A Dead, Insane, or in Jail Primer
These definitions are based on my own experiences. I’ve included links to the official Wiki CEDU Lingo page for each term. This page is under construction. Check back soon for more and updated definitions.
“Every time I opened my mouth here now, I reinforced the new language; and so when I described my life, even in the few letters home, or brief monitored phone calls to the ol’ folks, I used new terminology and descriptions.”
RMA’s rules were disingenuously termed Agreements. The three major Agreements prohibited sex, drugs, and physical violence. Others required tucked-in shirts, showers lasting more than five minutes, listening to forbidden music, etc.
A student “on bans” from a person or group was forbidden to speak, look at, or otherwise interact with them until the bans were lifted by a staff member.
Bonners Ferry, Idaho
Small town on the Kootenai River, close to the border with the Canadian province of British Columbia. Closest town to RMA campus.
Enclosed room in the house, next to the living room, with views of the kitchen and dining room. Students were prohibited from entering at most times. The phones for calls home to parents were here, as was a locked cabinet with prescription drugs for certain students. Music was controlled from here and some staff meetings took place in the Bridge.
The CEDU schools are generally credited with establishing a new kind of boarding school for troubled teens. Drawing on Synanon’s “encounter group” techniques and using interrogation practices, counselors applied what became known as “tough love” to force change on their teenaged charges. The two-and-a-half-year program included some academic subjects, and many labor assignments at the school’s farm, woodlot, and buildings and grounds. The schools featured extended “raps” – highly confrontational groups derived from Synanon’s “the Game” – and “propheets” – overnight sessions of extreme stress, reputedly based on the teachings of Khalil Gibran’s The Prophet. CEDU’s name, pronounced see-doo, suggests the educational method that ostensibly guided the for-profit schools. Although the schools explained the acronym as “See yourself as you are and do something about it,” history indicates the initials first stood for Charles E. Dederich University, in honor of the founder of Synanon, who strongly influenced CEDU’s founder, Mel Wasserman, a California businessman. The CEDU organization was founded in 1967 as CEDU Educational Services, Inc., and was acquired in 1998 by Brown Schools, Inc., under the name CEDU Education – Brown Schools, Inc. CEDU and Brown Schools closed and declared bankruptcy in 2005, thereby managing to sidestep financial settlements in lawsuits claiming student mistreatment, employee sexual abuse, and deceptive practices. Universal Health Services subsequently re-opened some of these schools, as “behavioral health centers.”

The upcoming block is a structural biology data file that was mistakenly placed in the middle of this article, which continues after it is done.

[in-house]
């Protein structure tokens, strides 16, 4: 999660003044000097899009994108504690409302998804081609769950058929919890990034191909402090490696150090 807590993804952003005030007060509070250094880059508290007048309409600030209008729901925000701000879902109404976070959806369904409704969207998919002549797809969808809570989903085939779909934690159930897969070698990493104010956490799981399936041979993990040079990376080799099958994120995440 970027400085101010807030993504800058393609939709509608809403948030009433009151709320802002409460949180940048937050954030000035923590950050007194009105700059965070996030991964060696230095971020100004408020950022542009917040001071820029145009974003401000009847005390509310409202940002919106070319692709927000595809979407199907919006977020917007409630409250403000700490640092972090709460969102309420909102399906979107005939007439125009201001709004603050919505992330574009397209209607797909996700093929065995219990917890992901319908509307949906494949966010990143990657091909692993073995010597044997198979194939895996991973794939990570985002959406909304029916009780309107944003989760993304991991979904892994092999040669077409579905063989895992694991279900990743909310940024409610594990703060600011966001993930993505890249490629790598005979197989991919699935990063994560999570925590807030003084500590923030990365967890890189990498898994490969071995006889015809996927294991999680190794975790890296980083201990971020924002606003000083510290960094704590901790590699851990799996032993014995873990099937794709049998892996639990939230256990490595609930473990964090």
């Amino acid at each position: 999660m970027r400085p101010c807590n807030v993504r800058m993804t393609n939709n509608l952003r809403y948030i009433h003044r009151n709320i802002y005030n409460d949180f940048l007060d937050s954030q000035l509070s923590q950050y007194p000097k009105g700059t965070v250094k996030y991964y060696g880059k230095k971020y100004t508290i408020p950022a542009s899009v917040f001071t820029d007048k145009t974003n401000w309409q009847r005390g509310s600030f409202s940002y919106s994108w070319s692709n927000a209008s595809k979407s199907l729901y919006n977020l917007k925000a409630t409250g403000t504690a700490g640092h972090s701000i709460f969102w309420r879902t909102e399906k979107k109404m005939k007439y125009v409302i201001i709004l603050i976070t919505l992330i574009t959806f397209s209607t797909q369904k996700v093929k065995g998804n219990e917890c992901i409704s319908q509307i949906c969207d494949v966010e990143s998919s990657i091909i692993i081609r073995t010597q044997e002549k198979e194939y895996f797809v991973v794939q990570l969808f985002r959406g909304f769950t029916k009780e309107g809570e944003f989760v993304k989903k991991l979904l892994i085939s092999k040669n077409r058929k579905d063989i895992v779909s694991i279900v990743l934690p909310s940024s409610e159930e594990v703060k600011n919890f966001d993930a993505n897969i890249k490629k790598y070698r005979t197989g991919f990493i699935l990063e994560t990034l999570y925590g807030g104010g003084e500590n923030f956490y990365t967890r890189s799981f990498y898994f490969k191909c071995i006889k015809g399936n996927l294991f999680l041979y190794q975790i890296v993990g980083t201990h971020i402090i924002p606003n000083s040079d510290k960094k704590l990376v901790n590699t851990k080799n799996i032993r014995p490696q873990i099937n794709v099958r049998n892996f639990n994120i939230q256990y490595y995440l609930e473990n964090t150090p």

Major winter outdoor expedition for up-per-school RMA students
Coeur d’Alene, Idaho
Resort town where parents of RMA students attended workshops before visiting RMA campus
Deep meaningful talks between students in evenings at the house
The students were organized by families, each with assigned staff members. To graduate, students needed to progress through all the families.
Daily family meeting before work or classes.
Severe punishment for a specified number of days during which student was limited to isolation at a booth in the dining room, except when performing Work Details, or attending raps. Students on a full-time were given lengthy writing assignments to complete while at the booth, and were on bans from most if not all students.
The central building at RMA. Orientation took place there, as did last lights, Morning Meetings, and DMT’s. The dining room, Bridge, and living room with hearth were all in the house.
One student indicted another, from across the rap circle, using confrontational, embarrassing, and often verbally abusive attack methods.
Nightly school-wide meeting in the house.
Weekly school-wide Monday general meetings
The term for someone’s motivations in raps or other encounters where they appeared to be helpful, but were really benefiting themselves.
Barren area of southern Idaho where Survival program hiked and camped out
PG’s – abbreviation for peer groups, usually twelve or fewer kids who arrived around the same time at RMA and continued through the family system together. RMA families were composed of several peer groups.
I tried to sense how any of this shtick applied to me. Each day I would ponder a different puzzle piece. I knew that all of the content here had something to do with what everyone called “propheets.” The term remained mysterious. One thing we babies to the program knew was that our “Truth propheet” was one of the next propheets to “go in,” and that it took place overnight. It wasn’t scheduled for a few weeks. As days went by, and I went through more raps, my anxiety about the upcoming Truth propheet grew, since nobody would tell us what would happen when we went in the propheet – or even define the word.